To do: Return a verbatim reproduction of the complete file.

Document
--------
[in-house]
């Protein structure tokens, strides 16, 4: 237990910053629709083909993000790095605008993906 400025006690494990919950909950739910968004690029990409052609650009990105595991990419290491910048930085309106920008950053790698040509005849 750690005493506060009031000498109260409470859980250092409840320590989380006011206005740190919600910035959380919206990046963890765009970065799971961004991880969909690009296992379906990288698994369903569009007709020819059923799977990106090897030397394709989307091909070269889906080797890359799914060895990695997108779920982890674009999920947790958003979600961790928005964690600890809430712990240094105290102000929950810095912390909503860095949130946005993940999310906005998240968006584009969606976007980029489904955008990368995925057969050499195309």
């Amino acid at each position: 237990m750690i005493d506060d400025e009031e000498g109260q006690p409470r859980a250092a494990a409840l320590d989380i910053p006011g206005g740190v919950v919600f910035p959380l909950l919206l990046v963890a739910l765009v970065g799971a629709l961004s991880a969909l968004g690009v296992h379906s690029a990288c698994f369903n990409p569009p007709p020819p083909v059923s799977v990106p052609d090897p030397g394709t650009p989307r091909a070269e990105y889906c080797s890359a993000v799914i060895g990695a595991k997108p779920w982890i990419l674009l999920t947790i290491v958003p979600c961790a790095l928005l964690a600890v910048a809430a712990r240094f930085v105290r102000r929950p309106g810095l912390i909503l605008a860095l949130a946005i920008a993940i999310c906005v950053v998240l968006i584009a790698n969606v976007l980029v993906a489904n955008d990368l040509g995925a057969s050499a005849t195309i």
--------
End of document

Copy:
[in-house]
């Protein structure tokens, strides 16, 4: 237990910053629709083909993000790095605008993906 400025006690494990919950909950739910968004690029990409052609650009990105595991990419290491910048930085309106920008950053790698040509005849 750690005493506060009031000498109260409470859980250092409840320590989380006011206005740190919600910035959380919206990046963890765009970065799971961004991880969909690009296992379906990288698994369903569009007709020819059923799977990106090897030397394709989307091909070269889906080797890359799914060895990695997108779920982890674009999920947790958003979600961790928005964690600890809430712990240094105290102000929950810095912390909503860095949130946005993940999310906005998240968006584009969606976007980029489904955008990368995925057969050499195309």
């Amino acid at each position: 237990m750690i005493d506060d400025e009031e000498g109260q006690p409470r859980a250092a494990a409840l320590d989380i910053p006011g206005g740190v919950v919600f910035p959380l909950l919206l990046v963890a739910l765009v970065g799971a629709l961004s991880a969909l968004g690009v296992h379906s690029a990288c698994f369903n990409p569009p007709p020819p083909v059923s799977v990106p052609d090897p030397g394709t650009p989307r091909a070269e990105y889906c080797s890359a993000v799914i060895g990695a595991k997108p779920w982890i990419l674009l999920t947790i290491v958003p979600c961790a790095l928005l964690a600890v910048a809430a712990r240094f930085v105290r102000r929950p309106g810095l912390i909503l605008a860095l949130a946005i920008a993940i999310c906005v950053v998240l968006i584009a790698n969606v976007l980029v993906a489904n955008d990368l040509g995925a057969s050499a005849t195309i």